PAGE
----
Vaping more common among youth more detached from school
PALO ALTO, California — California youth with low levels of connectedness to their schools have higher rates of e-cigarette use than their more connected peers.
Reporting in 2013-2015, the National Academies of Sciences, Engineering, and Medicine found that 18% of students with low levels of school connectedness in grades 7, 9, 11, and non-traditional programs had used e-cigarettes at least seven times—almost three times the estimate for youth with high levels of school connectedness (6%).
The new report found substantial evidence that e-cigarette use among youth increases the risk of transitioning to smoking conventional cigarettes.
Data available on kidsdata.org show that e-cigarette use is more common than smoking: 14% of 11th graders in California had used e-cigarettes at least seven times compared with 7% who had smoked cigarettes.
This pattern held across levels of school connectedness, grade levels, genders, race/ethnicities and sexual orientation. Tobacco use or smoking in any form is highly addictive and unsafe, and the long-term health risks require intervention at an early age to prevent uptake and escalation.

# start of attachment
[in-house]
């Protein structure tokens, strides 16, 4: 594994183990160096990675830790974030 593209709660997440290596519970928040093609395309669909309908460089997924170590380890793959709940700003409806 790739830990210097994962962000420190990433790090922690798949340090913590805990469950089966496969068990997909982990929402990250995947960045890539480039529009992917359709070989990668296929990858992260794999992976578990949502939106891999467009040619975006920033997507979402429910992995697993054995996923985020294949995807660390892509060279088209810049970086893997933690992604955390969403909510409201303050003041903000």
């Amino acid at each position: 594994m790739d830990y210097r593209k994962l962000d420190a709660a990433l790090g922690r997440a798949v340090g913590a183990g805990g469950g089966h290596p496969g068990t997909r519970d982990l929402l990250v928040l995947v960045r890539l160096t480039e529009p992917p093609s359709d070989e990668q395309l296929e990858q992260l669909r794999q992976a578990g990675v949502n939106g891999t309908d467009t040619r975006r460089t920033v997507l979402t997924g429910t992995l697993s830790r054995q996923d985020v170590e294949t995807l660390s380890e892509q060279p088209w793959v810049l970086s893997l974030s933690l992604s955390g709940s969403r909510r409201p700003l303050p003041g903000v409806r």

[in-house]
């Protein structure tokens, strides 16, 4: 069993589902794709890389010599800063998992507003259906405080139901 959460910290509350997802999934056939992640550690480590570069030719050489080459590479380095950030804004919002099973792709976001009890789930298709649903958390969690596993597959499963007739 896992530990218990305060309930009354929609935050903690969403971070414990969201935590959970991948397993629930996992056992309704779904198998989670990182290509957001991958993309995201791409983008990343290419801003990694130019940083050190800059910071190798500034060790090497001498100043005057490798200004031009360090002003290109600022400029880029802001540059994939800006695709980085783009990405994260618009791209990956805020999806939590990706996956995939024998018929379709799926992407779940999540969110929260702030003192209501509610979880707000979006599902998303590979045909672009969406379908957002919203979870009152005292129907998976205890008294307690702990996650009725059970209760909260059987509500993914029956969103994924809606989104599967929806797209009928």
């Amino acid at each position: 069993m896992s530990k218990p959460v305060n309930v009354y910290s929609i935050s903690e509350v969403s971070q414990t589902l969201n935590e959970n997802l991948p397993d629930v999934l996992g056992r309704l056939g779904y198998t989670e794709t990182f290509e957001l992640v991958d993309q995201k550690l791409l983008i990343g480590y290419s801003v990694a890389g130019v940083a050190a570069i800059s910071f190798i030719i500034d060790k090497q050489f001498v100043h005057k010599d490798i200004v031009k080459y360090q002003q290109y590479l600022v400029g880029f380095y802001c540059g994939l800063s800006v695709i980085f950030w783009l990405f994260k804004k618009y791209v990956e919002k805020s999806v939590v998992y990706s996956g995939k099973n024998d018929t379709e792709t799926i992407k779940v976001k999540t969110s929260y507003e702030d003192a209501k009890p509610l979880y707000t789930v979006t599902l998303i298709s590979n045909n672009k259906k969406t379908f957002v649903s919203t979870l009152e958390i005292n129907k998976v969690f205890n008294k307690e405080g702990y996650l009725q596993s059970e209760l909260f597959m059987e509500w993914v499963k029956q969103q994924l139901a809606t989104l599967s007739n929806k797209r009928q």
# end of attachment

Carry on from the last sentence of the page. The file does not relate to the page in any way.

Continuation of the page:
Efforts across the state are trying to address this growing issue. The Tobacco Prevention Toolkit from Stanford School of Medicine is a resource for anyone who works with youth. It contains a set of modules focused on e-cigarettes and vapes, messages on nicotine addiction, information and resources concerning positive youth development, and school policies that provide information about school tobacco policies and tobacco control efforts. Also noteworthy, the California Department of Public Health continues to run a Still Blowing Smoke campaign with special attention to youth and e-cigarettes.
Kidsdata.org’s new indicators about e-cigarette use are among 75 updated indicators on alcohol, tobacco and other drug use from the California Department of Education’s Healthy Kids Survey. In partnership with WestEd, Kidsdata.org is working to feature data on the health and well-being of youth in schools.